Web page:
According to Gislefoss (2010)(21), the choice of the analysis method may decisively interfere in the results of analytes that tend towards degradation. It is important to comprehend the stability of the material and of the technical choice, because these parameters can be crucial to obtain trustworthy results(2). The results of this study demonstrated the maintenance of short-term stability of sera, ensuring RM quality to the laboratory. During transportation, samples are subject to the influence of time, temperature, mechanical shocks, among other factors. So, it is fundamental to evaluate the interference of the transport system in the quality of the released laboratory results(22).
In the analysis of samples kept in different conditions of temperature and time of storage, under repeatability conditions (triplicate), there was no alteration regarding sample reactivity. This piece of data shows conformity to the index detected in the reference sample (-20°C), besides remaining similar to the value obtained in serum characterization. However, under a statistical point of view, the slope of the results from negative serum (incubator) and IQC P175N164 (room temperature) versus storage time (24 hours) presented 5% significance. Possibly, the evaluation of samples with the greater number of replicates avoids this situation(4). An alternative is to divide repetitions into two analytical runs carried out in short periods of time to minimize the presence of factors interfering in the analysis, such as electrical current, temperature variation, among others, ensuring, thus, a more robust estimate representing the routine conditions(23).
Precision varies according to the antibody concentration present in the sample, and the lowest the concentration, the highest the coefficient of variation will be(24). The obtained CV in the triplicates of negative serum (lot 165) in the different storage temperatures showed a percentage between 5.59% and 13.85%, this being the widest variation found in anti-HIV and anti-treponemal samples (weakly reactive samples) IQC. The obtainment of this percentage of variability in the negative sera (absence of specific antibodies) reinforces the relationship of concentration in the analyte to be inversely proportional to CV. The inclusion of an anti-HIV negative serum in short-duration stability tests was aimed at: 1) assessing maintenance of the material in uniform conditions of structure or composition according to the studied property; 2) verifying the eventual occurrence of adverse effects, such as false-positive results caused during the material transportation. The CV of the anti-HIV positive samples IQC (2.72% and 2.26%), stored in the refrigerator for 12 hours, is close to the CV result (2.7%) of the anti-HIV positive sample serum (weakly reactive) obtained in the assessment of intra-assay precision of the kit used in this study (data described in the package insert that accompanies the kit, revision/2016). For the anti-treponemal IQC samples, it was not possible to make the comparison, because this piece of data was not made available by the kit manufacturer.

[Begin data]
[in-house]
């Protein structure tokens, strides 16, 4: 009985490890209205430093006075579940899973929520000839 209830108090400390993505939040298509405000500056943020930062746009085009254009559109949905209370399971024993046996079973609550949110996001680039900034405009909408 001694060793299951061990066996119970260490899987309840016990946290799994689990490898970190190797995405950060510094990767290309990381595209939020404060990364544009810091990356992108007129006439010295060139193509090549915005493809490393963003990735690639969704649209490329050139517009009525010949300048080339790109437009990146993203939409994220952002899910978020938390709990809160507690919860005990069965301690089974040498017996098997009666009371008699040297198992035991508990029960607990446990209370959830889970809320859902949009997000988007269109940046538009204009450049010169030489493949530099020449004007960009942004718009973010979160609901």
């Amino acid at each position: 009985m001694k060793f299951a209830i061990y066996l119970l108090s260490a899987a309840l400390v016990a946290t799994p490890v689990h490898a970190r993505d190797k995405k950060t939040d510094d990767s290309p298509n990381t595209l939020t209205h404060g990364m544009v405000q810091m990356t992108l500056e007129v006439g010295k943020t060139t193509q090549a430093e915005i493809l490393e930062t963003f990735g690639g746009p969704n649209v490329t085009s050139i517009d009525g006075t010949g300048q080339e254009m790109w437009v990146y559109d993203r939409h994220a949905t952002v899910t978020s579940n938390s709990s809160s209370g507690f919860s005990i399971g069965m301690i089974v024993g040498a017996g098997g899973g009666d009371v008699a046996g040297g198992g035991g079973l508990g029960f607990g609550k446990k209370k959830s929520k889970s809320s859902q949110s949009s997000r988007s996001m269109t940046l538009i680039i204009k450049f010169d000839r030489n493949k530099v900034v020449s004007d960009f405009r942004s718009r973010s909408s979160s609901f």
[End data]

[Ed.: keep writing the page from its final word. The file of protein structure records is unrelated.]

When analyzing the results obtained in the chemiluminescence assay, the sera presented the necessary requisites as RM to be transported to the laboratories participating in the Quality Control Program of IAL in refrigeration temperature (2°C-8°C), in the proposed period of 12 hours, since these sera indicated stability.
Special thanks to André Rodrigues de Campos and Elizete dos Santos Goya, professionals of IAL, central laboratory, CIM, for the technical support in the conduction of this study.
We thank Fundação Hemocentro de Ribeirão Preto, Faculdade de Medicina da Universidade de São Paulo, campus Ribeirão Preto-SP, and Associação Beneficente para Coleta de Sangue (COLSAN), São Paulo-SP, for providing plasma bags intended for discard.